Don't Worry, Be Happy
In response to my post on PPP's Ohio poll, I was sent an e-mail telling me to relax:
I am an Obama fellow here in Ohio and am close to the campaign director for the state. They are about 4 points ahead in Ohio and expect Ohio to be close. . . . Their ground game here is phenomenal and unlike John Kerry and Al Gore, we are all over the southern part of Ohio which is where Obama has to not get swamped to win in the state. . . . Relax.
Ok. Tell it to Paul Krugman:
Why isn’t the Obama campaign getting more traction on economic issues? . . . [T]he problem isn’t lack of specifics — it’s lack of passion. When it comes to the economy, Mr. Obama’s campaign seems oddly lethargic.
[Obama] seemed to go out of his way to avoid scoring political points. “Back in the 1990s,” he declared, “your incomes grew by $6,000, and over the last several years, they’ve actually fallen by nearly $1,000.” Um, not quite: real median household income didn’t rise $6,000 during “the 1990s,” it did so during the Clinton years, after falling under the first Bush administration. Income hasn’t fallen $1,000 in “recent years,” it’s fallen under George Bush, with all of the decline taking place before 2005.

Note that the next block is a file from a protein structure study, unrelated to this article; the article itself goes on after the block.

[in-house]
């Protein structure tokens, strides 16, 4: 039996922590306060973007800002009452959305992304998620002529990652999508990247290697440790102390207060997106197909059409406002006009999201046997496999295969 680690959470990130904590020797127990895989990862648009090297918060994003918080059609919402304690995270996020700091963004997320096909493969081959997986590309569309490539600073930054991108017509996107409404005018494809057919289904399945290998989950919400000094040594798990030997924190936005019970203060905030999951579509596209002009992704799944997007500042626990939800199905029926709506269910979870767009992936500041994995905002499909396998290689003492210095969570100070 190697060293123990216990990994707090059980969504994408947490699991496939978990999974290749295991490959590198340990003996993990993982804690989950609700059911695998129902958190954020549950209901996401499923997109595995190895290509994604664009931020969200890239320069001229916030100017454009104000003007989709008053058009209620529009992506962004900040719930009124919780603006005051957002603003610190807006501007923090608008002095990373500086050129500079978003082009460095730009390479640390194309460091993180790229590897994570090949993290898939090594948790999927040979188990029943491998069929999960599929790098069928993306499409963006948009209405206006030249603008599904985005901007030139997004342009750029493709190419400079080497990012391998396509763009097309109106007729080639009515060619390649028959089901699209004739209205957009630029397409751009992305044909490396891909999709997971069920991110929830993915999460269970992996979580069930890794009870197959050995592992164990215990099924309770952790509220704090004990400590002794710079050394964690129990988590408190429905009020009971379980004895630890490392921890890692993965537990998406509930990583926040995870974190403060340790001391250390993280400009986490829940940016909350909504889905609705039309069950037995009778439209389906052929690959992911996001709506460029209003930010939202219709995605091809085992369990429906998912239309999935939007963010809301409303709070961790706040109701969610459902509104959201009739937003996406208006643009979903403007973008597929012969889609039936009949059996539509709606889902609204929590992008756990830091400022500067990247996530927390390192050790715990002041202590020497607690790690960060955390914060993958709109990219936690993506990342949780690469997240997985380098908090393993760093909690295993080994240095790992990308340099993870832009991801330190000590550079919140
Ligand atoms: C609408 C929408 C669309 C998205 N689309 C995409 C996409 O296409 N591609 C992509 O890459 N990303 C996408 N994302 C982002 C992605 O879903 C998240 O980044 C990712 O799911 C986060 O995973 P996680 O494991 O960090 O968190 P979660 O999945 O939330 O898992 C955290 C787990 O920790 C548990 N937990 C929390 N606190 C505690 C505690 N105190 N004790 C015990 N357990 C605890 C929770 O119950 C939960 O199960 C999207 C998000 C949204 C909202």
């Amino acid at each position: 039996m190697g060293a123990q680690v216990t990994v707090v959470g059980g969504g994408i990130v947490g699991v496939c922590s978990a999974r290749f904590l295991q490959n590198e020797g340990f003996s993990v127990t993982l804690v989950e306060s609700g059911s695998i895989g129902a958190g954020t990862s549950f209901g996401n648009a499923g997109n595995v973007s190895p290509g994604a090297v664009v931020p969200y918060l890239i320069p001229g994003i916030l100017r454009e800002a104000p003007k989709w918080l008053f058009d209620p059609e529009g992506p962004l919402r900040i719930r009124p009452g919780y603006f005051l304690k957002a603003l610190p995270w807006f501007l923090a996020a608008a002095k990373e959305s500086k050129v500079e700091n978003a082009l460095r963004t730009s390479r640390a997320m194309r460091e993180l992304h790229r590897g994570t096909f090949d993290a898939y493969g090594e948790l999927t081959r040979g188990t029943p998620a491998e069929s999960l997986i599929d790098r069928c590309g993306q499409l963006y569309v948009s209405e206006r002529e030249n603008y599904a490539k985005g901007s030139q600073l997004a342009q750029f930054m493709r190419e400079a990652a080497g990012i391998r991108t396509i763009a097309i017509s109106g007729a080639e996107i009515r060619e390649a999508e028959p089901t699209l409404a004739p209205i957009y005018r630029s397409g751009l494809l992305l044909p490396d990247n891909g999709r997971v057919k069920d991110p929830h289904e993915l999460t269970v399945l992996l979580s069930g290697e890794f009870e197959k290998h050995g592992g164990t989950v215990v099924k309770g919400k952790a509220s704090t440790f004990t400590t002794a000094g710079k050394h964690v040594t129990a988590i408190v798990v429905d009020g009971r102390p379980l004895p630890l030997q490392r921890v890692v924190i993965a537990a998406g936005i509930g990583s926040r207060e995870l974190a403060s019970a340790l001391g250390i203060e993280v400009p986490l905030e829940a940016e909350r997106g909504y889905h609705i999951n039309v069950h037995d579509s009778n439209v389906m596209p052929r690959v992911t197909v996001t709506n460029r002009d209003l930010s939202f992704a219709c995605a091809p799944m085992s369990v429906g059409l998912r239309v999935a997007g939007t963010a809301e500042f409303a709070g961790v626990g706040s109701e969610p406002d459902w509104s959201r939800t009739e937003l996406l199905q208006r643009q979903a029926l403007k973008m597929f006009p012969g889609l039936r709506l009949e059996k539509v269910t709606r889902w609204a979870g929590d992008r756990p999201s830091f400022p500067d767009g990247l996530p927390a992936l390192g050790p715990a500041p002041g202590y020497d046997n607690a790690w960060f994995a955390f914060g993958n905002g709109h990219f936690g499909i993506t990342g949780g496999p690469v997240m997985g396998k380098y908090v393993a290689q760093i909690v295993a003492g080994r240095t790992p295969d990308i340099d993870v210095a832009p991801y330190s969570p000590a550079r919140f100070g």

Krugman then does the unpardonable, he touts Bill Clinton's political approach on economic matters:
All this makes a stark contrast with the campaign of the last Democrat to make it to the White House, who had no trouble conveying passion over matters economic.
In his speech accepting the Democratic nomination in 1992, a year in which economic conditions somewhat resembled those today, Bill Clinton denounced his opponent as someone “caught in the grip of a failed economic theory.” Where Mr. Obama spoke cryptically in St. Petersburg about a “reckless few” who “game the system, as we’ve seen in this housing crisis” — I know what he meant, I think, but how many voters got it? — Mr. Clinton declared that “those who play by the rules and keep the faith have gotten the shaft, and those who cut corners and cut deals have been rewarded.” That’s the kind of hard-hitting populism that’s been absent from the Obama campaign so far.
Well, you can't be a post-partisan unifier and and a hard edged politics of contrast Fighting Dem at the same time. Krugman warns:
If Mr. Obama can’t find the passion on economic matters that has been lacking in his campaign so far, he may yet lose this election.
That seems virtually impossible to me but I do agree that Obama is pursuing the one path that could conceivably lead to defeat.
By Big Tent Democrat, speaking for me only
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